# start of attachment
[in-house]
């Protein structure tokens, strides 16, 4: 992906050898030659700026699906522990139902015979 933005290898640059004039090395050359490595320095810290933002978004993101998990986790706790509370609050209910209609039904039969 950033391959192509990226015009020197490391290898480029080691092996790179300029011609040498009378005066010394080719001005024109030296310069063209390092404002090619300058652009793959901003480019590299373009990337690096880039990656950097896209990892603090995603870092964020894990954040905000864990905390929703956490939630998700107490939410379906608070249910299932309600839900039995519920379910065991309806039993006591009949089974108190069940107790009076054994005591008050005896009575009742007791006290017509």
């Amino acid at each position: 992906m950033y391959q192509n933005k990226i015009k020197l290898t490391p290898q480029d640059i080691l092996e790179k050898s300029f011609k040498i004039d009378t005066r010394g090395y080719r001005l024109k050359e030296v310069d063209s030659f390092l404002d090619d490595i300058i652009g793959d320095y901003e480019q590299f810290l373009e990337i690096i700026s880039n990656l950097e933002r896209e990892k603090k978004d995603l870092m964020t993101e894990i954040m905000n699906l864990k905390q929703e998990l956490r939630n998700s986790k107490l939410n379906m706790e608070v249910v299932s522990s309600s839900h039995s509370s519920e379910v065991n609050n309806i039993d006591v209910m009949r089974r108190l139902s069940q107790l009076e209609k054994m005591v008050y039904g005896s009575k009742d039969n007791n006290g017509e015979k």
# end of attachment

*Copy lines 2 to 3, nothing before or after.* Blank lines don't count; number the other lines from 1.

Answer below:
């Protein structure tokens, strides 16, 4: 992906050898030659700026699906522990139902015979 933005290898640059004039090395050359490595320095810290933002978004993101998990986790706790509370609050209910209609039904039969 950033391959192509990226015009020197490391290898480029080691092996790179300029011609040498009378005066010394080719001005024109030296310069063209390092404002090619300058652009793959901003480019590299373009990337690096880039990656950097896209990892603090995603870092964020894990954040905000864990905390929703956490939630998700107490939410379906608070249910299932309600839900039995519920379910065991309806039993006591009949089974108190069940107790009076054994005591008050005896009575009742007791006290017509």
């Amino acid at each position: 992906m950033y391959q192509n933005k990226i015009k020197l290898t490391p290898q480029d640059i080691l092996e790179k050898s300029f011609k040498i004039d009378t005066r010394g090395y080719r001005l024109k050359e030296v310069d063209s030659f390092l404002d090619d490595i300058i652009g793959d320095y901003e480019q590299f810290l373009e990337i690096i700026s880039n990656l950097e933002r896209e990892k603090k978004d995603l870092m964020t993101e894990i954040m905000n699906l864990k905390q929703e998990l956490r939630n998700s986790k107490l939410n379906m706790e608070v249910v299932s522990s309600s839900h039995s509370s519920e379910v065991n609050n309806i039993d006591v209910m009949r089974r108190l139902s069940q107790l009076e209609k054994m005591v008050y039904g005896s009575k009742d039969n007791n006290g017509e015979k």